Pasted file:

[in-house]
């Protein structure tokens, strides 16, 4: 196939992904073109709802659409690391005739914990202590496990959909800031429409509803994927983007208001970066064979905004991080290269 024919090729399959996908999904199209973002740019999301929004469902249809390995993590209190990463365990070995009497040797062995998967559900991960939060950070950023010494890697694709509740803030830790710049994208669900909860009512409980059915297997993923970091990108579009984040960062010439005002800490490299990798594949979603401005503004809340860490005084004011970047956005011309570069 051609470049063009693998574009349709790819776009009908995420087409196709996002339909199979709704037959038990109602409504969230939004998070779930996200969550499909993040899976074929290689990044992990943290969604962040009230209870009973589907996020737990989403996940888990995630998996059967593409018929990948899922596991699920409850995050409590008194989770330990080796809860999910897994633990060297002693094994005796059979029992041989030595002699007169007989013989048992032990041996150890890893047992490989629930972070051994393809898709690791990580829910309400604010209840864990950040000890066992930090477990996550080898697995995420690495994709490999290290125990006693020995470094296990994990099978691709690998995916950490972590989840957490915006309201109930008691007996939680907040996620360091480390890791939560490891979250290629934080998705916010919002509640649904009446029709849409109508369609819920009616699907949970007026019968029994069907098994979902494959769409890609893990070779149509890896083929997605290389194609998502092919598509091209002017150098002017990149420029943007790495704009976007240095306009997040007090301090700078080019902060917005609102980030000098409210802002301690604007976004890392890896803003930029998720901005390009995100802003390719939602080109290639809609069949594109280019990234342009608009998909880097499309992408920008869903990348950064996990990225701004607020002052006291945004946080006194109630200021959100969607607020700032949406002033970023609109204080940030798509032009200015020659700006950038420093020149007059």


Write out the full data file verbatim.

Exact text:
[in-house]
């Protein structure tokens, strides 16, 4: 196939992904073109709802659409690391005739914990202590496990959909800031429409509803994927983007208001970066064979905004991080290269 024919090729399959996908999904199209973002740019999301929004469902249809390995993590209190990463365990070995009497040797062995998967559900991960939060950070950023010494890697694709509740803030830790710049994208669900909860009512409980059915297997993923970091990108579009984040960062010439005002800490490299990798594949979603401005503004809340860490005084004011970047956005011309570069 051609470049063009693998574009349709790819776009009908995420087409196709996002339909199979709704037959038990109602409504969230939004998070779930996200969550499909993040899976074929290689990044992990943290969604962040009230209870009973589907996020737990989403996940888990995630998996059967593409018929990948899922596991699920409850995050409590008194989770330990080796809860999910897994633990060297002693094994005796059979029992041989030595002699007169007989013989048992032990041996150890890893047992490989629930972070051994393809898709690791990580829910309400604010209840864990950040000890066992930090477990996550080898697995995420690495994709490999290290125990006693020995470094296990994990099978691709690998995916950490972590989840957490915006309201109930008691007996939680907040996620360091480390890791939560490891979250290629934080998705916010919002509640649904009446029709849409109508369609819920009616699907949970007026019968029994069907098994979902494959769409890609893990070779149509890896083929997605290389194609998502092919598509091209002017150098002017990149420029943007790495704009976007240095306009997040007090301090700078080019902060917005609102980030000098409210802002301690604007976004890392890896803003930029998720901005390009995100802003390719939602080109290639809609069949594109280019990234342009608009998909880097499309992408920008869903990348950064996990990225701004607020002052006291945004946080006194109630200021959100969607607020700032949406002033970023609109204080940030798509032009200015020659700006950038420093020149007059």